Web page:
Cashology by FNBO
Make Charitable Gifting Your New Years Resolution
New Year’s Resolutions – we all make them. To lose weight, exercise, eat right or to improve some other aspect of our lives, whether it’s to find a new relationship or to find a new job. The big one used to be to stop smoking but maybe that’s given way to a new one – to stop vaping? Another popular resolution is to improve our finances, and that’s what we’re going to talk about today – how we can make a New Year’s Resolution that we’ll love keeping and that will give us some financial advantages, too. We’re talking about charitable gifting.
Let’s say someone decides to make charitable gifting a new year’s resolution. What makes this resolution easier to keep than others?
- Most resolutions are about reducing negative behaviors.
- Eating too much, spending too much, watching too much Netflix.
- It’s tough when you go about changing or eliminating a negative behavior.
- But when you focus your resolution on increasing positive behaviors, such as community involvement or charitable gifting, your success rate will be higher.
- You’ll feel great about it and, with charitable gifting, there can be some significant financial advantages, too.
How can someone get started on this and know it’s right for them?
- Getting started is easy.
- Think about non-profits you like to give to.
- What causes are you passionate about?
- And think about how much you want to give and how often.
- And if you want to do it individually or have your family involved.
- Once you’ve thought about these basics, then a chat with your wealth management advisor can help you figure out a strategy for gifting.
There are a lot of different approaches to charitable gifting? What are some of the most common ways?
- Let’s talk about two of the simplest ways.
- One, of course, is giving cash gifts to organizations you support.
- You can make a resolution to make regular donations or a one-time donation.
- And if it’s a qualified charitable organization then you’re entitled to a tax deduction against your income taxes.
- And you can easily check to see if a charitable organization is qualified or not.
- There’s a website charitynavigator.org can tell you if your donation will be tax deductible or not.
- The second easiest way, after cash gifts, is to make qualified distributions from a retirement account directly to your charitable organization.
- If you have an IRA, for example, and are at least 70 and a half years old, you can contribute some or all of your IRA to charity.
- The upside – at 70 and a half you’re required to take distributions anyway and the donation will not be taxed.
- So you get to take your required distribution without realizing any tax burden.
What about Donor Advised Funds? Those are set up just for charitable purposes, right?
- That’s right.
- A Donor Advised Fund is an account that’s like an investment account but set up for charitable purposes.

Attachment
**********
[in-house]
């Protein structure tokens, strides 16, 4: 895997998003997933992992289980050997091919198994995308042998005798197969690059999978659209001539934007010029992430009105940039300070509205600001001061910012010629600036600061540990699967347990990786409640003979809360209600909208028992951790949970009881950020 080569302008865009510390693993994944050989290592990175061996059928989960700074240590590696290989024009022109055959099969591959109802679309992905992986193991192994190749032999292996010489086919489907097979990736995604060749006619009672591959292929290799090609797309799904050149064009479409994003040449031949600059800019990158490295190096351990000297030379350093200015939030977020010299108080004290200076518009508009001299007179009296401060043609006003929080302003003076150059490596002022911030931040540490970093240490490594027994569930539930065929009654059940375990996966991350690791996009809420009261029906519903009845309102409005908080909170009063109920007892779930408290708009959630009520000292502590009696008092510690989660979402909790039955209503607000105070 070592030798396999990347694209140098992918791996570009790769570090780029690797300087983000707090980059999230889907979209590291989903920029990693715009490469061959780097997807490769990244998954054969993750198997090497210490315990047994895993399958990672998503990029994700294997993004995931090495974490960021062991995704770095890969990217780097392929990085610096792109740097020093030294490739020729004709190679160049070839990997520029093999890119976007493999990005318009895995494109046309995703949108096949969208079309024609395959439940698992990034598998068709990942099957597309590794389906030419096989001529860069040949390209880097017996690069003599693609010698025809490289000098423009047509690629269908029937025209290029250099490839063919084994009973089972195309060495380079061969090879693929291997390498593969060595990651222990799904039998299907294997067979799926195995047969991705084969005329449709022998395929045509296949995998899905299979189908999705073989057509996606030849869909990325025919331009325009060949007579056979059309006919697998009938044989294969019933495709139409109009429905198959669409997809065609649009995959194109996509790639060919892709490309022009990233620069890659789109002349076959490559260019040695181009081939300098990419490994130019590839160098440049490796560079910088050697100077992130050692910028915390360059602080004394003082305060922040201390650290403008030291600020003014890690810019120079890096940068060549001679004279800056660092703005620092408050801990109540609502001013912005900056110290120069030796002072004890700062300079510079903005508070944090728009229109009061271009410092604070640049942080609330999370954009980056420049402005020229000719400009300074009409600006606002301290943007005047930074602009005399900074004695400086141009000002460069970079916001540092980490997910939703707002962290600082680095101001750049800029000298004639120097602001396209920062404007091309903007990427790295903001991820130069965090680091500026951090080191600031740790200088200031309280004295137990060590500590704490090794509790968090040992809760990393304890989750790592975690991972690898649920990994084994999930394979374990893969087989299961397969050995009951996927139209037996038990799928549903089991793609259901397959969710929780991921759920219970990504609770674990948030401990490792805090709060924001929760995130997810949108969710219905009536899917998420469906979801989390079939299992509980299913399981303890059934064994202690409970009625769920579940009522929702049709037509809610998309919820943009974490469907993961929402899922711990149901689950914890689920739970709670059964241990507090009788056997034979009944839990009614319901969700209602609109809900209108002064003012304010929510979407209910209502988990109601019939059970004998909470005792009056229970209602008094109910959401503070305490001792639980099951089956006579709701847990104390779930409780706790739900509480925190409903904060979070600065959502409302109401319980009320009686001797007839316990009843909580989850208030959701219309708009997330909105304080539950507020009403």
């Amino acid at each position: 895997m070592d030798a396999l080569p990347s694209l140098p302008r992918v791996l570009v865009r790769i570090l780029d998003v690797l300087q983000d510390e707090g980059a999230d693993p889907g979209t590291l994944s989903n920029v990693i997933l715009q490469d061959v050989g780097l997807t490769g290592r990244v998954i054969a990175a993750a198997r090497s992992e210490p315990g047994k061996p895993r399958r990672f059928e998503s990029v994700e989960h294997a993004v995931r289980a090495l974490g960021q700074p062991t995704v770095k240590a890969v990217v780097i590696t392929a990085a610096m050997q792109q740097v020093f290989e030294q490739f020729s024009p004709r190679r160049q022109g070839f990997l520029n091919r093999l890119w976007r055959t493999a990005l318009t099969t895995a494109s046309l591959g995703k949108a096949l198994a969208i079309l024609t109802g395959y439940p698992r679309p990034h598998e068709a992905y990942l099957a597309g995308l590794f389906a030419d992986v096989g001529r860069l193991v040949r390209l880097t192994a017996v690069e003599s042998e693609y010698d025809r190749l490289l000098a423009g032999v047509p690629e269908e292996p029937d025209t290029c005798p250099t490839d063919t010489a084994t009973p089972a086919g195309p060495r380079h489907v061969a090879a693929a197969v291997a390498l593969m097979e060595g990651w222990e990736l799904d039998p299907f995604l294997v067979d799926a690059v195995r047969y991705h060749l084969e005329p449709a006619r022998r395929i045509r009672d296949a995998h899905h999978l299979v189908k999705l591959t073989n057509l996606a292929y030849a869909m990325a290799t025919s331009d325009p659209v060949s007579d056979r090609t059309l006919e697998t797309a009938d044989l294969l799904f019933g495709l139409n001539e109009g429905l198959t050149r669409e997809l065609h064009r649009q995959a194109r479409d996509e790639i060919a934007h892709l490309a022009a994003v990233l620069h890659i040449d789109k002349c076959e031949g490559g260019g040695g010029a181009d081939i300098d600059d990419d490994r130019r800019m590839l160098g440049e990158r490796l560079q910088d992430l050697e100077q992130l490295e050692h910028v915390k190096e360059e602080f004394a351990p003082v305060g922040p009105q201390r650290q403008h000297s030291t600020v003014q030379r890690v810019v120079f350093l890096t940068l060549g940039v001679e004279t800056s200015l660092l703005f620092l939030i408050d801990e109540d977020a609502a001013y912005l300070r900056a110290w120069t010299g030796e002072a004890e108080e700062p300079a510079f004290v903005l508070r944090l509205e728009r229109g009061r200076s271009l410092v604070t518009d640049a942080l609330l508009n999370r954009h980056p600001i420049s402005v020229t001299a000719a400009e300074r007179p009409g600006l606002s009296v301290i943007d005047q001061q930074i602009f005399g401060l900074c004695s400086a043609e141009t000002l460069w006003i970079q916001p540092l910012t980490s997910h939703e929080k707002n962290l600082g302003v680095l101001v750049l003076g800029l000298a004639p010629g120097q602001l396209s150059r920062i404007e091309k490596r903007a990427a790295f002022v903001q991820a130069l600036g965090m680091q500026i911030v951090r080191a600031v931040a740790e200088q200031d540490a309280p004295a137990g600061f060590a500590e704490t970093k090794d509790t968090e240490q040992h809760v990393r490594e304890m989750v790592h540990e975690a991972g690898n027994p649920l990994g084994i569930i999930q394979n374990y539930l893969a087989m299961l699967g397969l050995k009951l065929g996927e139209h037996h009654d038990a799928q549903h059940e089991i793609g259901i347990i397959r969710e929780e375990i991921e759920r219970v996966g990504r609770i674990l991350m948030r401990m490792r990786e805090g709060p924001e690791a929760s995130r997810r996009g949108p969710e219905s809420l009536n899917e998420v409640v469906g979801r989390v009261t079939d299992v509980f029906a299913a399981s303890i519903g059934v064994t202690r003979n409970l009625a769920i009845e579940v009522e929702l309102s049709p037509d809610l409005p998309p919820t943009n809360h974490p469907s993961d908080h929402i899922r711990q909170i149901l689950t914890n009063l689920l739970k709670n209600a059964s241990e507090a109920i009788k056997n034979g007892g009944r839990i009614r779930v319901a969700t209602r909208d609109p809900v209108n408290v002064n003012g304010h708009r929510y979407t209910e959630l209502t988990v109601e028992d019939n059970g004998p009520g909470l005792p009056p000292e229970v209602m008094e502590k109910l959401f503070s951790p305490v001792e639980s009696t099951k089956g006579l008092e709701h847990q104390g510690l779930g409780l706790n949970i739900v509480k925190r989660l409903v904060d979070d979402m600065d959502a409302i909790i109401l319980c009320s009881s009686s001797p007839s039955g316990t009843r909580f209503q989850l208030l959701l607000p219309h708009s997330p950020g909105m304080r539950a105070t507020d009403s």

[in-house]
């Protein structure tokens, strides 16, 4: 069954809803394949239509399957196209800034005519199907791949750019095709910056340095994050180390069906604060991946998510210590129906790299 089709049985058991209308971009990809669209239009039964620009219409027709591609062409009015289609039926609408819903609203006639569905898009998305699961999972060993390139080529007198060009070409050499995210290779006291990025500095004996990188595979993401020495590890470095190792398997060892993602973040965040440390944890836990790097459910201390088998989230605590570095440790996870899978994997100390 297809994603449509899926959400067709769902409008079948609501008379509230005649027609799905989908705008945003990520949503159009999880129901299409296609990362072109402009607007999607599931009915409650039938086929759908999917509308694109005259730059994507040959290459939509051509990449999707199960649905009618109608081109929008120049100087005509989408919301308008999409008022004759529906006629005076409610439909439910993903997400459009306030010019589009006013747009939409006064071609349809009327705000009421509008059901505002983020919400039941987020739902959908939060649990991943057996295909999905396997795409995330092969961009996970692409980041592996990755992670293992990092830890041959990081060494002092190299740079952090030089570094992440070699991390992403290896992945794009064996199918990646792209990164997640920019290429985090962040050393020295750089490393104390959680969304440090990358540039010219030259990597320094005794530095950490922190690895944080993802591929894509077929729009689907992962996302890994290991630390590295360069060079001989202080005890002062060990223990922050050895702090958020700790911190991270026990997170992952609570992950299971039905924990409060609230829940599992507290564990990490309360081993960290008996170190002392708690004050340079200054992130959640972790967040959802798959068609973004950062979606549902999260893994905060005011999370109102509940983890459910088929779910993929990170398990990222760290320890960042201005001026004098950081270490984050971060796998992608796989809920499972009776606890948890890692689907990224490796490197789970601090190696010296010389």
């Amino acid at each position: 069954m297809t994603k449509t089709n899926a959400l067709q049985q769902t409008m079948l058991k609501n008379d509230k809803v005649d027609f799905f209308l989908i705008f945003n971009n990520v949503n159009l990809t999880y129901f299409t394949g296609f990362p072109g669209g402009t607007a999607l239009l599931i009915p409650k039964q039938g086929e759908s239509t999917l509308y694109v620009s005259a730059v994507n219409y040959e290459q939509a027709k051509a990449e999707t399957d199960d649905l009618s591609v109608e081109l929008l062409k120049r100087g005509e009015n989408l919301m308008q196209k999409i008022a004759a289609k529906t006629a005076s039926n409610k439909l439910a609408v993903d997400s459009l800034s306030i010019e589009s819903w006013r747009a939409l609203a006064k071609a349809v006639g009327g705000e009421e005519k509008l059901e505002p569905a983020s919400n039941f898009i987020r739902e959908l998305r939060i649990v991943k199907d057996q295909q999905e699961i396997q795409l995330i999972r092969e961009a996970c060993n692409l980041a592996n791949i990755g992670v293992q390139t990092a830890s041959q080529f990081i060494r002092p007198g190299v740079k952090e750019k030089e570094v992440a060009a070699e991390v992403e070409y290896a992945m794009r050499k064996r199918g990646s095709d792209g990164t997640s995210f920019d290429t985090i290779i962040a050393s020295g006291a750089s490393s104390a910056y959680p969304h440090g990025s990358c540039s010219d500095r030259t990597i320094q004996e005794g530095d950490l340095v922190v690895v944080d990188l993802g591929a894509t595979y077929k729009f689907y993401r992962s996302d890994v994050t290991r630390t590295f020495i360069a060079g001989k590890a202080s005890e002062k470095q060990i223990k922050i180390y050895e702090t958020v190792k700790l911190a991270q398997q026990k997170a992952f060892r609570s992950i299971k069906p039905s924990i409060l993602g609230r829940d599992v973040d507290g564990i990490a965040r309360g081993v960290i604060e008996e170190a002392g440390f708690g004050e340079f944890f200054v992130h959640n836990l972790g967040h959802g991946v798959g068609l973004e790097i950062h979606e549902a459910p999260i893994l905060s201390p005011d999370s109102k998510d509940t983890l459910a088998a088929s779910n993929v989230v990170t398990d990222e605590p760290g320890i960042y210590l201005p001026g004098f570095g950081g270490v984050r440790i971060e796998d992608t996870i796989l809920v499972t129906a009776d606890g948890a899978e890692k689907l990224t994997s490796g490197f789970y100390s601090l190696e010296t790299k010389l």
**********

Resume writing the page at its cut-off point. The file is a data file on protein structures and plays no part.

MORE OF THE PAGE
- The big advantage here is there are no rules on how much you give or which organizations you give to, as long as it’s charitable.
- And your gifts earn you an immediate tax deduction.
- But it’s not for everyone.
- Your wealth management advisor can tell you more, but a DAF is best for someone if you have an event – such as selling a business – that creates a large tax obligation.
- If that’s the case, you can set up a DAF to receive the funds and distribute them to charity for a larger and immediate tax deduction.
- With a DAF you want to work with your wealth management advisor and really let your advisor manage the account under your direction.
And then that leads us to things like Charitable Trusts and Foundations and taking more of a family approach to charitable giving.
- Yes, both of those approaches take a longer term “family legacy” approach to charitable gifting.
- There are a lot of different types of charitable trusts and you need to carefully select a type, with your advisor’s help, that matches your goals.
- A charitable remainder trust is a very common type.
- With it, you set money aside in your lifetime and when you pass away the remaining money is gifted to one or more charitable organizations.
- The trust can create a stream of income for yourself during your lifetime, give you a partial tax deduction – based on the anticipated eventual gift – and reduce estate taxes when you pass away.
- A private foundation takes things a step further.
- On the upside, with a private foundation, there are expanded giving opportunities.
- You can make grants to individuals or non-charitable organizations.
- Giving becomes more strategic and more focused on a cause or ways to make an impact.
- But the time commitment, regulatory requirements and costs associated with a private foundation often steer people back to a Donor Advised Fund.
- Which can be created and managed much more easily.
And that sounds like a key for keeping a New Year’s Resolution.
- Without a doubt.
- That and picking a cause or charity that’s close to your heart.
- FNBO: https://www.fnbo.com/insights/wealth/make-charitable-giving-your-new-years-resolution/index.html
- How Stuff Works: https://money.howstuffworks.com/economics/volunteer/starting-a-charity/charitable-trust.htm
- National Charitable Endowment: https://nationalcharitable.org/donor-advised-funds-basics/